Golden State Urbanity: 28 History Books That Get At The Heart of Metropolitan California

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For many Americans, the phrase “California history” sounds like an oxymoron. Born out of a Gold Rush and two World Wars, the Golden State, to easterners, has always seemed like the new kid on the block. Californians might have aided in such perceptions, notes the 1970s dean of West Coast literature, Joan Didion. “You might protest that no family has been in Sacramento Valley for anything approaching ‘always,’” she wrote, “But it is characteristic of Californians to speak grandly of the past as if it has simultaneously begun, tabula rasa, and reached a happy ending on the day the wagons started west.” For Didion, such depictions of the past cast melancholy over “those who participate in it,” … [Read more...]

White Racial Innocence Goes to War: Forrest Gump at 20

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1994—it wasn’t that long ago.  Or was it?  It was a time before iPhones, YouTube, Monica Lewinsky, WMDs, and Honey Boo-Boo.  The tech bubble was still a glimmer in Alan Greenspan’s eye.  It was in the Spring of that year that I remember seeing a trailer for a forthcoming Tom Hanks film with the unlikely title Forrest Gump.  I figured it was some weirdo prestige project that a big-name actor was doing for some indie cred, and would never, ever be a commercial success.  But a few months later, I witnessed a crowd of teary-eyed viewers streaming out of a screening of Forrest Gump, clutching Kleenexes.  Something was clearly going on. As it turns out, Tom Hanks’s portrayal of a Candidean … [Read more...]

Seventy Years Later: The Zoot Suit Riots and the Complexity of Youth Culture

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[Editor's Note: This article originally appeared under the Intersections column at KCET Departures, May 30, 2013.] In the film "American Me," Pedro Santana, fresh from having his devotion to wife Esperanza tattooed on his arm, prepares for a night on the town. His wife, accompanied by another couple, wades through Los Angeles streets on their way to meet Pedro, as a soundtrack of sensationalized news reports of zoot-suited thugs, dangerous riots, and retributions delivered by U.S. servicemen blare in the background. His friends exhibit a clear wariness regarding the evening's disruptive personality, but Pedro appears unconcerned, more focused on "walking the boulevard with his woman." … [Read more...]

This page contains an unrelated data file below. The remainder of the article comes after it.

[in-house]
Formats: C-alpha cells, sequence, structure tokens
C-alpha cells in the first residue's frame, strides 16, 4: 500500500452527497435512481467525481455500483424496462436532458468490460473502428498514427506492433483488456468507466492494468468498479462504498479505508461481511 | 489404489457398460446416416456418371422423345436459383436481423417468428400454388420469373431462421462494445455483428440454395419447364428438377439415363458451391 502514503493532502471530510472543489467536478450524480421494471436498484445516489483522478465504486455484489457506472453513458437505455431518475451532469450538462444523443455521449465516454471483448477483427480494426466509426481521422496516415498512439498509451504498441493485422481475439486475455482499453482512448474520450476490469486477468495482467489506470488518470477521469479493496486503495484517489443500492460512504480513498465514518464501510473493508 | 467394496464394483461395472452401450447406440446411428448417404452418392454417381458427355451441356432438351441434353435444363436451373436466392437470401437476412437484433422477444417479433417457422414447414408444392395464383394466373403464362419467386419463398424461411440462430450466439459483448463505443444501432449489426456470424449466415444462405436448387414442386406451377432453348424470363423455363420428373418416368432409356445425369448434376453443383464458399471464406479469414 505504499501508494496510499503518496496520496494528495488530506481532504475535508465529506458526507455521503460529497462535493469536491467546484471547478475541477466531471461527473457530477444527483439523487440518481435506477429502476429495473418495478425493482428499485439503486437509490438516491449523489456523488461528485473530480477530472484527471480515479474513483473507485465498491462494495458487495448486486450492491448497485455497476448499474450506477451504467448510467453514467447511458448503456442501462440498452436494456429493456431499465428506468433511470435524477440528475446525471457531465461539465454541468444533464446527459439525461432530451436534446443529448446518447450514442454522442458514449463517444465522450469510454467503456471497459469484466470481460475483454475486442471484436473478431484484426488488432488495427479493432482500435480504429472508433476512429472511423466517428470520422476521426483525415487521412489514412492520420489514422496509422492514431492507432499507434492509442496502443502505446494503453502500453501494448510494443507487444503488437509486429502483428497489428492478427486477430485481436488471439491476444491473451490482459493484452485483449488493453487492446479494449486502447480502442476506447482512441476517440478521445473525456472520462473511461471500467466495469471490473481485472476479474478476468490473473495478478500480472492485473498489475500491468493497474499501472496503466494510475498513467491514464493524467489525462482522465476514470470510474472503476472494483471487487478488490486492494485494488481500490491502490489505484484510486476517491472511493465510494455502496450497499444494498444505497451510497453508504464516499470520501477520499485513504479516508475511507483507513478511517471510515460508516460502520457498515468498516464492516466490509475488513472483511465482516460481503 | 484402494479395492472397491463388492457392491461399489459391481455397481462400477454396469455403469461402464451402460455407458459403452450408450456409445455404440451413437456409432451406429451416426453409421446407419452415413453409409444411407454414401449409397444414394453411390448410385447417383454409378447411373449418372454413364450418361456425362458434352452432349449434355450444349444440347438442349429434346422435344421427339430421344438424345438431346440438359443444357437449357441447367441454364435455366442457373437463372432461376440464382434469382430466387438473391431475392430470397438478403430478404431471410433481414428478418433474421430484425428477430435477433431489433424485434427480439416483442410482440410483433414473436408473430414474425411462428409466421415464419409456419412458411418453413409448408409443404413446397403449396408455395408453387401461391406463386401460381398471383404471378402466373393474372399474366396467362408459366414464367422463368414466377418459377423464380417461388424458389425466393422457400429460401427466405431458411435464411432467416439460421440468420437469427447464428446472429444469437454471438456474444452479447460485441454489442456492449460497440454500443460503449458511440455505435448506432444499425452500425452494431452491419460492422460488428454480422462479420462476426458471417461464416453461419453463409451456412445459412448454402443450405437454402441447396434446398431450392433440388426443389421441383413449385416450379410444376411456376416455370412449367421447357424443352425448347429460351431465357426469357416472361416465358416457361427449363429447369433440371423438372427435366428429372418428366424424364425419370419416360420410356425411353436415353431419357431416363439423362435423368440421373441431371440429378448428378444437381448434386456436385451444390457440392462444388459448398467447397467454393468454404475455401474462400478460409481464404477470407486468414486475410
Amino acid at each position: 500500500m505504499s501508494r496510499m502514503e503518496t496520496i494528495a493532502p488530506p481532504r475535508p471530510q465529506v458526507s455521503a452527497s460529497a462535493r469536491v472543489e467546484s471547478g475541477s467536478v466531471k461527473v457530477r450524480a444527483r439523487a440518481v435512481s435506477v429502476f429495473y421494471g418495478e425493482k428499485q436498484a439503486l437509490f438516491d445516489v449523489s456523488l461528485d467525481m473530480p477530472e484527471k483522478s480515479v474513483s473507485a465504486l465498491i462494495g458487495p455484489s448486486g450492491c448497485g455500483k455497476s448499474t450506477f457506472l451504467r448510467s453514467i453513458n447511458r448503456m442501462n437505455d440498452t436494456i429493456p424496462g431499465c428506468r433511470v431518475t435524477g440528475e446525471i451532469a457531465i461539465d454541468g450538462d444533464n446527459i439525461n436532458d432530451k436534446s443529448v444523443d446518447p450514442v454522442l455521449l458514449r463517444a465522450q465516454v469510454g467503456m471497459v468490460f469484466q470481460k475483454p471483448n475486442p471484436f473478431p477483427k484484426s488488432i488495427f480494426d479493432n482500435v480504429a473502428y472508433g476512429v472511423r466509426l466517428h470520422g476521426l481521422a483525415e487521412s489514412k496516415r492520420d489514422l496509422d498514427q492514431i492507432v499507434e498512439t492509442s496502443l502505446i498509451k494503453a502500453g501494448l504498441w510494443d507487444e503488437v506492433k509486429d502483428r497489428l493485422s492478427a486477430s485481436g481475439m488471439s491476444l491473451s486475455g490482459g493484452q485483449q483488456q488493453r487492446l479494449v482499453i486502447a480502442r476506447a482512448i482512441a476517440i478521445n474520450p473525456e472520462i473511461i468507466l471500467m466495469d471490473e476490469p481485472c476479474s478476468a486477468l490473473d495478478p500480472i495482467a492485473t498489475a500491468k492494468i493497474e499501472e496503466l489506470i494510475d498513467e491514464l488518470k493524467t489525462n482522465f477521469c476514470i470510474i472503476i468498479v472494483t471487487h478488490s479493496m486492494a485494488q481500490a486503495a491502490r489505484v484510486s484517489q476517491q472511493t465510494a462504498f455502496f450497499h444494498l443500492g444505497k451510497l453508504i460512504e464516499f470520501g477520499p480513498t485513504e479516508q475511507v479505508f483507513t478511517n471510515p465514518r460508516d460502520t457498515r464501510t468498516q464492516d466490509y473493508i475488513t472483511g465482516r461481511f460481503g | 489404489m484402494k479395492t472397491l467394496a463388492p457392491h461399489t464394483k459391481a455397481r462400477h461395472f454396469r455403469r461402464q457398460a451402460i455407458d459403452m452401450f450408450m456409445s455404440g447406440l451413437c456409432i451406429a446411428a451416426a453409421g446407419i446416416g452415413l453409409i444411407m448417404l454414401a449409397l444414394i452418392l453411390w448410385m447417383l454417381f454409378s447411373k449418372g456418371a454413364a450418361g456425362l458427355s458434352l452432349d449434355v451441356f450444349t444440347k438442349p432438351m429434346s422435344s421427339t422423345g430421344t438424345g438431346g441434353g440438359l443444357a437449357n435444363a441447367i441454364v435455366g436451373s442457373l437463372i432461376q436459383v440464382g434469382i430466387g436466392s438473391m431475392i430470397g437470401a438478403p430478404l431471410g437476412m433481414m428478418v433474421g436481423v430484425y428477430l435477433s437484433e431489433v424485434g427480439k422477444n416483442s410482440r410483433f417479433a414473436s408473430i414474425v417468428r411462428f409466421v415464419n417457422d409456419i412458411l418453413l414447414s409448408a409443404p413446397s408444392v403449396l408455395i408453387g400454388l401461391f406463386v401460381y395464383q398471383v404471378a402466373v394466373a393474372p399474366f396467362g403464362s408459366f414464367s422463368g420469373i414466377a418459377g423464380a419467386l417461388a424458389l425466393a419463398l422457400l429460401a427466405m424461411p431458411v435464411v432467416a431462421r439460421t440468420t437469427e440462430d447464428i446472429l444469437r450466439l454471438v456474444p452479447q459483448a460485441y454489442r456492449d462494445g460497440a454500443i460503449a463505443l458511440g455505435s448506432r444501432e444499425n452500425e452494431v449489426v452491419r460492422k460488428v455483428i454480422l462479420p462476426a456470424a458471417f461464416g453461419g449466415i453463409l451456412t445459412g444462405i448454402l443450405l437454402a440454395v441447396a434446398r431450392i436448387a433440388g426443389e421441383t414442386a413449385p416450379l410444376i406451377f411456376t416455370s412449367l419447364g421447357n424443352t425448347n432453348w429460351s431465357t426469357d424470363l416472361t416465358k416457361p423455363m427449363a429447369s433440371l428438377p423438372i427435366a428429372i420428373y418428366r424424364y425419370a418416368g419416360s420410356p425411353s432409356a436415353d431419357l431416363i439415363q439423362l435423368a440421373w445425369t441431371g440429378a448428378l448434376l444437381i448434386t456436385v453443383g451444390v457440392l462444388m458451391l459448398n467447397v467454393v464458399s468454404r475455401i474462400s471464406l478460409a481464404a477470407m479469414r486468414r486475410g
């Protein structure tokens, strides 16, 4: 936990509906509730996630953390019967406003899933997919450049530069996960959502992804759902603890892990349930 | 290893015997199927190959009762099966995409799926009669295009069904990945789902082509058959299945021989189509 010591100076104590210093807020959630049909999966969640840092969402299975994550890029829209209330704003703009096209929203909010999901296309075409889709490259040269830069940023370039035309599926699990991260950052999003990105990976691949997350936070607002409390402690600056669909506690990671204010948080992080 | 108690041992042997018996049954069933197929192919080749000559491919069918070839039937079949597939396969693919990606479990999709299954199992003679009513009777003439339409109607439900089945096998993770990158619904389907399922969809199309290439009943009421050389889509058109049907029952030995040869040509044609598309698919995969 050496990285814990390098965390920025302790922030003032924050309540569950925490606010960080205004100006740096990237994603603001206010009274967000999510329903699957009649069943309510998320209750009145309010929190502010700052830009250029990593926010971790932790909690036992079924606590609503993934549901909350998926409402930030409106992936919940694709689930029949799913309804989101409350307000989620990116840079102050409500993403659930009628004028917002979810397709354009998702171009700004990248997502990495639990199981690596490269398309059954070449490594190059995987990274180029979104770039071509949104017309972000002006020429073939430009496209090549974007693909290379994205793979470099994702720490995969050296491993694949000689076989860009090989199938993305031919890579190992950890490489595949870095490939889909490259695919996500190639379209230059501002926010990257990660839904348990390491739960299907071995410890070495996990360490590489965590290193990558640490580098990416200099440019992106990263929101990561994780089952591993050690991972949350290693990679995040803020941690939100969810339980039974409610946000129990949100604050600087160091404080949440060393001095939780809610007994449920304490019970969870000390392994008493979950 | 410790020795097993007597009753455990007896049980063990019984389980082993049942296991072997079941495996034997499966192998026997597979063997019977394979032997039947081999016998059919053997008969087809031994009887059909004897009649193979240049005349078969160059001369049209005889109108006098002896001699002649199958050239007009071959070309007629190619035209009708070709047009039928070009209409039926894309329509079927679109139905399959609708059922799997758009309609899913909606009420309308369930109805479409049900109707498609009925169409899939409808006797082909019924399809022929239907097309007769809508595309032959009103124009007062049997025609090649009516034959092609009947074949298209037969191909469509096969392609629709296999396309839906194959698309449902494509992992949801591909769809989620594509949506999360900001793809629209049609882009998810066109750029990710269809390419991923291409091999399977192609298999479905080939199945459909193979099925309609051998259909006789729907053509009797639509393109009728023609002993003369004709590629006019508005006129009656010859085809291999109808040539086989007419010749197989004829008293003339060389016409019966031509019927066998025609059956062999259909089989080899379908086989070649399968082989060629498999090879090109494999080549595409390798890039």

Noiring L.A.: The Crimson Kimono and Asian American Sexuality in the Age of the Cold War

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"Crimson Kimono is really just a reversal of the old GI concept: 'Let's change our luck,'" Director Sam Fuller told interviewers. "That means let's go out and get some local talent, someone of a race or creed other than our own. The Japanese cop in Crimson Kimono is in a reverse position. He is involved with a white girl and wondering to himself, 'Does she want me for me or has she been dumped by some white guy and is trying to change her luck?'" 1 Certainly, in this way and in several others, Fuller's 1959 film took a very different approach from other film noir of the 1950s, and serves as useful text from which to consider changes to the genre and Southern California's racial … [Read more...]

Does Rape Have a Color? Woody Allen, R. Kelly, Bill Cosby and the Racial Politics of Sexual Abuse

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Like so many over the past weeks, I have been following the Dylan Farrow/Woody Allen conflagration that re-exploded in the media on February 1 with Ms. Farrow’s open letter to the New York Times. In the letter, Farrow accuses Allen in graphic and heart-wrenching detail of sexually abusing her when she was seven years old. This information wasn’t new since Maureen Orth at Vanity Fair had covered the story extensively when it first broke in 1992, but Farrow’s letter triggered new interest in the case, even beyond that of Orth’s November 2013 follow-up interviews with the entire Farrow clan. Apparently unable to stay silent amidst the firestorm, Allen followed Farrow’s letter one week later … [Read more...]

“Looking” for Identity: Gender, Sexuality, and a Brief History of LGBT America